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Michael S. Willett, Damon P.S. Andrew, and Mary E. Rudisill

Market pressures and external demands to sustain access, improve cost management and accountability, and increase productivity continue to persist in departments and schools of kinesiology. Confidence in the sustainability of an institution’s business model is eroding. To address these challenges, one possible approach for enhancing institutional performance, accountability, and stability is to revise an institution’s management process or budgeting model. Indicators suggest that many institutions are changing budget models to an incentive-based budgeting (IBB) system (i.e., responsibility-centered management [RCM]). The management strategies reviewed in this article are important for higher education budget administrators that implement, or are considering implementing, an IBB system as a means for assessing outcomes or institutional decision-making.

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Jason R. Carter, Penny McCullagh, and Rick Kreider

Over the past decade, institutions of higher education have been forced to become more innovative and entrepreneurial, seeking creative solutions to budget challenges. This has been particularly important within kinesiology programs, which represent one of the largest growing sectors of higher education over the past 10–15 years. In preparation for the 2016 American Kinesiology Association (AKA) Leadership Workshop, a survey was administered by the AKA to capture key institutional classifications (i.e., Carnegie classification, institutional size, public vs. private designation) and department chair or designated administrator perceptions on entrepreneurial issues relevant to their unit. Sixty-eight of 881 units surveyed responded, yielding a response rate of 7.7%. The majority of respondents (67%) indicated a unit funding model that was based on the previous year’s level (i.e., historical budget model). While the majority of respondents reported that their unit is provided with “adequate to plentiful” resources (59%), this varied widely based on institutional classification. Specifically, baccalaureate institutions (Chi-square 18.054, p < .001) and institutions with < 5,000 students (Chi-square 10.433, p & .015) had the least favorable perceptions of unit resource allocation. For the majority of entrepreneurial activities and partnerships (5 of 8 targeted questions), ≥ 50% of the respondents reported “no involvement.” There was a significant mismatch between actual vs. expected time spent by the department chair on fundraising activities (Chi-square 4.627, p = .031), with higher expectations than actual time spent on fundraising. In summary, the AKA survey suggests that there is tremendous heterogeneity in perceptions of and participation in entrepreneurial activities within kinesiology, and that there remains strategic areas of opportunity within the field.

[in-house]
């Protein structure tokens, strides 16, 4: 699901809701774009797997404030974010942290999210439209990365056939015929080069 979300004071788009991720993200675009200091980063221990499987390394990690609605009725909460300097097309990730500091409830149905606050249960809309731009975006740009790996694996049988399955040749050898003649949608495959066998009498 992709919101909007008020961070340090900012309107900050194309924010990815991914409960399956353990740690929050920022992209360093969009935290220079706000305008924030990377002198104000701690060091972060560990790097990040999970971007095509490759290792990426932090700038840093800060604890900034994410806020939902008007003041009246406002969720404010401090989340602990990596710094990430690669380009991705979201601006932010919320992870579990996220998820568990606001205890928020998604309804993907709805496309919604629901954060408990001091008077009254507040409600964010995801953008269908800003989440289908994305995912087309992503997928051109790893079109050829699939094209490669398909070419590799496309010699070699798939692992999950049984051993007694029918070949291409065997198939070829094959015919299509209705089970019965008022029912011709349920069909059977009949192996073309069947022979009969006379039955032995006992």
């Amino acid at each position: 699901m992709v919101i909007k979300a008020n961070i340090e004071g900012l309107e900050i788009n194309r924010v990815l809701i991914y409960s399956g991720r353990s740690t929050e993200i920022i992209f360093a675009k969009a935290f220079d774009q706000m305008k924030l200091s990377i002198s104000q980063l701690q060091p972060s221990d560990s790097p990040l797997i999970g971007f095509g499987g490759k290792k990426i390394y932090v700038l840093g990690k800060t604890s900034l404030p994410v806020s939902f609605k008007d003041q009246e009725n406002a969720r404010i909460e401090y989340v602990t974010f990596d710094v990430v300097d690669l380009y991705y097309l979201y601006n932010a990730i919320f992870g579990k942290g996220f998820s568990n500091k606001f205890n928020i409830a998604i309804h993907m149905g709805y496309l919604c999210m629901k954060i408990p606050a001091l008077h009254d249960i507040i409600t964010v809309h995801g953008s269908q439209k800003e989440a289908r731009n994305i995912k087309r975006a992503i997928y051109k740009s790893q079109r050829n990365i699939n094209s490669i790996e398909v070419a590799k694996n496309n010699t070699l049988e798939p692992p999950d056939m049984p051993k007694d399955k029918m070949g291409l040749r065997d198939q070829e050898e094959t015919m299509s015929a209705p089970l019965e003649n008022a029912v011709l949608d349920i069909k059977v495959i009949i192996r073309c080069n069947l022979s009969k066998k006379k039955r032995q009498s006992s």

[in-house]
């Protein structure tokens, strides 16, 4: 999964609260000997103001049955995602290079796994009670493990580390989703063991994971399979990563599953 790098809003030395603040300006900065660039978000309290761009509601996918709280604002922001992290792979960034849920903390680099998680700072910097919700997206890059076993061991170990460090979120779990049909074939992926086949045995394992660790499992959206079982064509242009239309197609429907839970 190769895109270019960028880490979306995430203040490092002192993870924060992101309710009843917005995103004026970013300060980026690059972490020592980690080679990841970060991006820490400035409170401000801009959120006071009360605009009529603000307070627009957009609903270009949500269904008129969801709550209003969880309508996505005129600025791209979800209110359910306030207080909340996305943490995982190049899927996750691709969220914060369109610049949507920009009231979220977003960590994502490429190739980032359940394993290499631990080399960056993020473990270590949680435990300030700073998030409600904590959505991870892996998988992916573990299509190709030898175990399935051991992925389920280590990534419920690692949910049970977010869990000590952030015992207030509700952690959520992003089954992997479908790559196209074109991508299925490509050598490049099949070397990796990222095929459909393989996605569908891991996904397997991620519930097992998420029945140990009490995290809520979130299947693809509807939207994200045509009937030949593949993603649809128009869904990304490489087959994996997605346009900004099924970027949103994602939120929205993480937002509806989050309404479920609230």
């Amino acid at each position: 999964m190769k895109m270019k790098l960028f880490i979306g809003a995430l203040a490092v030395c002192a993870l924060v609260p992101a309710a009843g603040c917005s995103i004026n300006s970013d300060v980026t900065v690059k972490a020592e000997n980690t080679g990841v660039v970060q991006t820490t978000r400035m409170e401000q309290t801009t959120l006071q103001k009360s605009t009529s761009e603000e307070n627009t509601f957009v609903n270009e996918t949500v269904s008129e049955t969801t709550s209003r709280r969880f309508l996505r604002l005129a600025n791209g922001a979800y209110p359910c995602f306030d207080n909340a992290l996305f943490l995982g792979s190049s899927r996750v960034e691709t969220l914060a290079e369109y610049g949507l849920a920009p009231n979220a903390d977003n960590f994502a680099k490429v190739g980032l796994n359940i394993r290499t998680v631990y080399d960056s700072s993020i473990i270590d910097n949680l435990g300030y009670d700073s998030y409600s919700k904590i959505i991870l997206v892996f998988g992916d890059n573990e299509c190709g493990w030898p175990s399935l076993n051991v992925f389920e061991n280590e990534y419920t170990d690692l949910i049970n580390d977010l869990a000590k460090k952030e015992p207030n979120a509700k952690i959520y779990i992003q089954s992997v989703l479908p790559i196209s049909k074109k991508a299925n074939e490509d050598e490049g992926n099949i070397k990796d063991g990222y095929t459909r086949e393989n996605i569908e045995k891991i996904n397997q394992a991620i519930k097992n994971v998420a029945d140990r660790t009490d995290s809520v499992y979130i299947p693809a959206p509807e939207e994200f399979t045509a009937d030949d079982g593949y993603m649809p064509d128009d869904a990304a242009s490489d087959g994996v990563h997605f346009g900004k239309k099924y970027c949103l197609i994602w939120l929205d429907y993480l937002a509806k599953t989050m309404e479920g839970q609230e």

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David R. Bassett, Jeffrey T. Fairbrother, Lynn B. Panton, Philip E. Martin, and Ann M. Swartz

undergraduate enrollment, which has created several challenges for maintaining quality of teaching. The purpose of this 2018 AKA panel discussion was to explore undergraduate student enrollment trends, faculty resources, budget models for funding departments, and strategies for maintaining and improving